I'm looking to start investing in Baltimore, what is the best way to learn about the market. Where should I start? I reached out to a couple agents. No response yet. Does anyone have any good advice or can recommendations (know someone ) for a newbie. Giving up is not an option!
Hi Dulce, when you say Baltimore means Baltimore city? If so I would suggest you to to local real estate meetups and connect with local insvestors, agents, lender and so on.
Baltimore city could be tricky as it is a “block by block” place.
Thank you @Felipe Stefanoni .
Spend some time on Zillow looking at houses and their price points. Filter for recently sold and then rentals. Find what you can afford and start looking.
@Dulce Garcia Like @Joe Norman you learn the market by going out and looking at properties. Look at all kinds of properties; listed properties, open houses, for sale by owner, wholesaler deals, other investors deals etc.
While most auction companies are not doing many of them yet, on site auctions area a great way to learn. You get to see inside the property and the condition and see in real time what it goes for. Afterwards talk to one or two of the active bidders and see what they were going to do with the property and what is would cost to do it. I believe AJ Billig is doing onsite auctions now. Ashland Auction is who does most of our auctions and they are still all online I think. However you can go out and pre-inspect the property to get an idea of the conditions and then see what it sells for.
The same is true of any deal that belongs to another investor. Learn how he or she evaluated the property
Hi @Dulce Garcia , welcome to BiggerPockets. I hope you continue to learn from everyone on this platform.
If you have not, great books to read are:
• Rich Dad, Poor Dad
• The Millionaire Next Door
• Cash Flow Quadrant
• Tax Free Wealth
• Set For Life
• Rental Property Investing
• The Millionaire Real Estate Investor
• The REAL Book of Real Estate
• So Good They Can’t Ignore You
You are more than welcome to reach out if you have any questions.
Good Luck and go make it happen!
thank you! @Wale Lawal
Dulce, Joe and Ned gave some great advice about driving the neighborhood and looking at properties. As a former agent with Ashland Auction Group, I can agree that many investors gain valuable knowledge by attending on-site auctions as spectators. Another benefit for starting with auction listings is that you are able to view many properties in a very short period of time, while you learn to explore what properties you want to invest in.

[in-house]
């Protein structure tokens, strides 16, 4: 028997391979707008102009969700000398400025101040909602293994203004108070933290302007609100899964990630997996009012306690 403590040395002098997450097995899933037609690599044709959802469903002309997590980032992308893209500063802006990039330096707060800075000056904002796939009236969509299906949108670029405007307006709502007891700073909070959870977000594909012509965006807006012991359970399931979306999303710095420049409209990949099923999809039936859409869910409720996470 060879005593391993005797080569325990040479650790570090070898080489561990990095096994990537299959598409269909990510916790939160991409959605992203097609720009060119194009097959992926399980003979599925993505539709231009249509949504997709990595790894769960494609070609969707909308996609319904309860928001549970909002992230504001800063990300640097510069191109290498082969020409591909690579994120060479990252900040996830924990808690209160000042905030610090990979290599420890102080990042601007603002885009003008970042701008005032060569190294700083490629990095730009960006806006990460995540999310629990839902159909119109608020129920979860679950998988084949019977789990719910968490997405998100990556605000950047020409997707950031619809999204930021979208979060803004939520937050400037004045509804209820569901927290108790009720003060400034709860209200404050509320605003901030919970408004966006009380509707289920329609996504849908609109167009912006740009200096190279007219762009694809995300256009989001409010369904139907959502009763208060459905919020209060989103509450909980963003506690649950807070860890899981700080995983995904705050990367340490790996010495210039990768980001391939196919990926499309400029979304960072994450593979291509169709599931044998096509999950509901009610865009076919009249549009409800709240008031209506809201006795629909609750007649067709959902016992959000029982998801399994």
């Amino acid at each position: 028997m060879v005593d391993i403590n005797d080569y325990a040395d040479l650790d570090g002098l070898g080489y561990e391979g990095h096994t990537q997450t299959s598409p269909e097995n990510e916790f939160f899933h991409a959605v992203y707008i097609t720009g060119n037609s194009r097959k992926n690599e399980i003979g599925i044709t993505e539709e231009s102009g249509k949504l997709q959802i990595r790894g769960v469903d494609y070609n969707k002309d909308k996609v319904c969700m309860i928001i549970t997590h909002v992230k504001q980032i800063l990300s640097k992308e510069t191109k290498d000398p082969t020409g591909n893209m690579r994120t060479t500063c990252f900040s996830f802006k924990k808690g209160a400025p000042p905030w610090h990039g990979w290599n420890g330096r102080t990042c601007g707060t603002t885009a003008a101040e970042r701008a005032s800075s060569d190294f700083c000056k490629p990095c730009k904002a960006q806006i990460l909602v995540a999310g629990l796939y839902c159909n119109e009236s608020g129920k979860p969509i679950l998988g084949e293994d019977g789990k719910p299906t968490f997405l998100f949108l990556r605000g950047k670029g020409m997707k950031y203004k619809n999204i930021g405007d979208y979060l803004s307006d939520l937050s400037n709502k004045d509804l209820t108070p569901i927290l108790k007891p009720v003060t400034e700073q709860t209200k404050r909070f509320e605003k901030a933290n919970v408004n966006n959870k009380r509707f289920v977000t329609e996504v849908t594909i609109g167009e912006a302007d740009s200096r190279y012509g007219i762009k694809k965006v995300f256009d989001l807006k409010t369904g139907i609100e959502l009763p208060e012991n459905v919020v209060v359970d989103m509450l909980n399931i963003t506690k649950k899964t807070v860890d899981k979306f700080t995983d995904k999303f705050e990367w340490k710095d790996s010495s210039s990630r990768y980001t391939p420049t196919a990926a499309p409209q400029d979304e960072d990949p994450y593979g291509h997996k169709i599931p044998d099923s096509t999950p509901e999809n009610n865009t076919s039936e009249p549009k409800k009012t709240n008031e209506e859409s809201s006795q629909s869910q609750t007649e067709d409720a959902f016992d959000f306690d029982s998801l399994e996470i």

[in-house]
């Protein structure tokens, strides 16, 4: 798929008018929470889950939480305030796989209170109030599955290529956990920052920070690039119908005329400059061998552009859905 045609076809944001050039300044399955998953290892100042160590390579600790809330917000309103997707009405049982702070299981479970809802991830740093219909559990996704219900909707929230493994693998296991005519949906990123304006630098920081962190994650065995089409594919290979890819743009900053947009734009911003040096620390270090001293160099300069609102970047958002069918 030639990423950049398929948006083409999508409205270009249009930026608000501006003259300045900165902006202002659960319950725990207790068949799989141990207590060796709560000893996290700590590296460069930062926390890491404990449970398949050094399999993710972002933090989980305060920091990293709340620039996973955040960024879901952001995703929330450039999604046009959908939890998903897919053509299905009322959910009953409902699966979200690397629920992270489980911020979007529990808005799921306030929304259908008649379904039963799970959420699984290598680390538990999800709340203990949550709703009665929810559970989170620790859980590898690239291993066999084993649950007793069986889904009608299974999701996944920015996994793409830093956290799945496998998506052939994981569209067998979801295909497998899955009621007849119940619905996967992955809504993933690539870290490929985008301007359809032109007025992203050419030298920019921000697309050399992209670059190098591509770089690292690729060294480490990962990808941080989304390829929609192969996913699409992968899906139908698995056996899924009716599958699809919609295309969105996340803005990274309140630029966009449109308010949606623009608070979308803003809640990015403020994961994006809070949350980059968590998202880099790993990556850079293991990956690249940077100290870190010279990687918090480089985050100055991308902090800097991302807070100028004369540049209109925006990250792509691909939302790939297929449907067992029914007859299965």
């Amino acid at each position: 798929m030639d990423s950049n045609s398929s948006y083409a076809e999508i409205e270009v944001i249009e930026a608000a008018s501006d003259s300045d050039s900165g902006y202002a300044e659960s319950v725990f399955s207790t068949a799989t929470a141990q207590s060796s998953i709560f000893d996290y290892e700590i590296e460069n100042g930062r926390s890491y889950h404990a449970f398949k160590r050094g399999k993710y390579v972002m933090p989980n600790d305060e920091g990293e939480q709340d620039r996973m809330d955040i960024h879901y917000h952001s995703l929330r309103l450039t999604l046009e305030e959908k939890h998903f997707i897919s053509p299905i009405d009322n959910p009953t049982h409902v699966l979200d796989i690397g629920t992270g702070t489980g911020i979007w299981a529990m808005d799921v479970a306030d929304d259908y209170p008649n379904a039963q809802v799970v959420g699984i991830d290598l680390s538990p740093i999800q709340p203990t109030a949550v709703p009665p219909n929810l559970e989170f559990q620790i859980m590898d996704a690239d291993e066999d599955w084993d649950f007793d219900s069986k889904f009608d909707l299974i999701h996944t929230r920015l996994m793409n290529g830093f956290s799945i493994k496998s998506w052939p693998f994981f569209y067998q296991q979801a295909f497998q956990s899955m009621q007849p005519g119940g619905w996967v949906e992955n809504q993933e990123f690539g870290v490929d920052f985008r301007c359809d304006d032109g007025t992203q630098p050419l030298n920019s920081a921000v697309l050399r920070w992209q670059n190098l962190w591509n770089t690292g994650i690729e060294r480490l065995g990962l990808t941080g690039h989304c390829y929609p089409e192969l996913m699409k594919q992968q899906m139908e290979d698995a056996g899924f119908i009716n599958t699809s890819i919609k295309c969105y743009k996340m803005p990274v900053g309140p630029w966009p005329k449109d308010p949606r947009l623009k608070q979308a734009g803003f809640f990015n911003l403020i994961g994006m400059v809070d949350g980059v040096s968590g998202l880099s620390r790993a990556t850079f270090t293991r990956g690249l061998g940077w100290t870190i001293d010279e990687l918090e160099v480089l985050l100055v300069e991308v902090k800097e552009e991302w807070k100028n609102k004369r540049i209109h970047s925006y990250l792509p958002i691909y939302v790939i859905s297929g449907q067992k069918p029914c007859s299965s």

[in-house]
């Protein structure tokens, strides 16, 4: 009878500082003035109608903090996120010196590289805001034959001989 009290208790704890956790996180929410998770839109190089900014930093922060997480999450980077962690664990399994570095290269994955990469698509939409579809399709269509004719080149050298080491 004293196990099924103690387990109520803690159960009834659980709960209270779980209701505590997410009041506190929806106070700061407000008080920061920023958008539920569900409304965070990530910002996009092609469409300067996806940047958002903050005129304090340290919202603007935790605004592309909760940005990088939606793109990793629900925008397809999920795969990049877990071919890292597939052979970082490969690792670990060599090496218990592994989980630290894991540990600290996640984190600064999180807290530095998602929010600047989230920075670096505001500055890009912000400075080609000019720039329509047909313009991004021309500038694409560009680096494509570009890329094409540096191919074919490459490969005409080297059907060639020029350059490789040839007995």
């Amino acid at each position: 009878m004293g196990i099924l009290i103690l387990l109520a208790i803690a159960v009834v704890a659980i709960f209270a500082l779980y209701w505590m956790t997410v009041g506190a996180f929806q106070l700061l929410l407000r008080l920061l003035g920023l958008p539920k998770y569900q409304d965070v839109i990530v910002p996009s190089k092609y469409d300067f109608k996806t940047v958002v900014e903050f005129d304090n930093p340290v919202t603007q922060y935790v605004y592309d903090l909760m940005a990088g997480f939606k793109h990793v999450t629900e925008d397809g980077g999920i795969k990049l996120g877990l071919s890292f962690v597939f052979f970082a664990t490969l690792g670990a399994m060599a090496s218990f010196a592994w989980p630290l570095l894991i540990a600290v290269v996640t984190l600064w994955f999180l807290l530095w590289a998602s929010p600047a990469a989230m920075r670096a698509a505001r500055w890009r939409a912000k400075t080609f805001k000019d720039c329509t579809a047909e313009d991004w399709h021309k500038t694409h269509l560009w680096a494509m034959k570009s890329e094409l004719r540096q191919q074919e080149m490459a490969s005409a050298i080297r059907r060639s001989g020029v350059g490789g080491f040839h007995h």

With that said, you will likely need to work with an agent at some point because not all properties are able to be shown without a licensed agent. Let me know if I can be of any assistance, I would be more than willing to discuss the buying process, auctions versus traditional listings, and other questions you may have in more detail.
In baltimore, you have two options.
1- Drive around and learnd the city if you have time
2- work with somebody who knows the city. Luckily, we have multiple agent/investors here who can help you out, talk to them and if someone can help you are good to go.
Hey Dulce! Welcome to the forum.
My best advice is to network with other local investors in your area, see what investing strategies are commonly working there. In the same vein, I would find a local realtor that can put you on a daily MLS update for listings in the towns that you are interested in. By searching through these listings, you can get a very good idea of what properties are selling for in your area.
Truthfully, there is no better data than driving and exploring neighborhoods you may (or may not be) interested in. While comparing boots on the ground data with your MLS portal search, you can then switch your focus to a neighboring town where the prices might be more conducive to your particular strategy (buy-and-hold, flips, etc...).
A few books could really help you out, and ones I've read at least 2-3 times:
- The BRRRR Book by David Green
- The Book on Rental Property Investing by Brandon Turner
- Rich Dad Poor Dad by Robert Kiyosaki
- The Richest Man in Babylon by George Clason